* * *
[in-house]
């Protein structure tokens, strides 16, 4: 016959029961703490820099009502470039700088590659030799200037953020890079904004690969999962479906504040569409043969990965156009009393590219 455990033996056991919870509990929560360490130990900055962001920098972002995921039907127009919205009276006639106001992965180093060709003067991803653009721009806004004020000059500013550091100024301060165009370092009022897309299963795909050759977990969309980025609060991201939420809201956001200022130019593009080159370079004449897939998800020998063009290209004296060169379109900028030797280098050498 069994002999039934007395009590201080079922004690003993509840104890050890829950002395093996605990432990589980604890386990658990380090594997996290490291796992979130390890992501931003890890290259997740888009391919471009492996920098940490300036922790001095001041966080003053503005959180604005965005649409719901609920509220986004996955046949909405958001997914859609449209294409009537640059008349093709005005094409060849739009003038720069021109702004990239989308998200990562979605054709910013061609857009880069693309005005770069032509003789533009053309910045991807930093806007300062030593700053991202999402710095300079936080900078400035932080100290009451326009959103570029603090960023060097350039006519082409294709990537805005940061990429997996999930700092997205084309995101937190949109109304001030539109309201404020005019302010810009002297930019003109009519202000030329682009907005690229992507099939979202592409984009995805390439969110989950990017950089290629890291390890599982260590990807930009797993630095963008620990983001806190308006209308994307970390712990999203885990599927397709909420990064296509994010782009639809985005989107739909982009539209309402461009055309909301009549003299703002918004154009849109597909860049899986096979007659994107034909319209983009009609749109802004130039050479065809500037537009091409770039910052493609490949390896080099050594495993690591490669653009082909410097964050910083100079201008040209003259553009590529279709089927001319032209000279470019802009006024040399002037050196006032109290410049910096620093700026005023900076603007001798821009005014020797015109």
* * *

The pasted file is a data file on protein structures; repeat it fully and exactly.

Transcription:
[in-house]
């Protein structure tokens, strides 16, 4: 016959029961703490820099009502470039700088590659030799200037953020890079904004690969999962479906504040569409043969990965156009009393590219 455990033996056991919870509990929560360490130990900055962001920098972002995921039907127009919205009276006639106001992965180093060709003067991803653009721009806004004020000059500013550091100024301060165009370092009022897309299963795909050759977990969309980025609060991201939420809201956001200022130019593009080159370079004449897939998800020998063009290209004296060169379109900028030797280098050498 069994002999039934007395009590201080079922004690003993509840104890050890829950002395093996605990432990589980604890386990658990380090594997996290490291796992979130390890992501931003890890290259997740888009391919471009492996920098940490300036922790001095001041966080003053503005959180604005965005649409719901609920509220986004996955046949909405958001997914859609449209294409009537640059008349093709005005094409060849739009003038720069021109702004990239989308998200990562979605054709910013061609857009880069693309005005770069032509003789533009053309910045991807930093806007300062030593700053991202999402710095300079936080900078400035932080100290009451326009959103570029603090960023060097350039006519082409294709990537805005940061990429997996999930700092997205084309995101937190949109109304001030539109309201404020005019302010810009002297930019003109009519202000030329682009907005690229992507099939979202592409984009995805390439969110989950990017950089290629890291390890599982260590990807930009797993630095963008620990983001806190308006209308994307970390712990999203885990599927397709909420990064296509994010782009639809985005989107739909982009539209309402461009055309909301009549003299703002918004154009849109597909860049899986096979007659994107034909319209983009009609749109802004130039050479065809500037537009091409770039910052493609490949390896080099050594495993690591490669653009082909410097964050910083100079201008040209003259553009590529279709089927001319032209000279470019802009006024040399002037050196006032109290410049910096620093700026005023900076603007001798821009005014020797015109």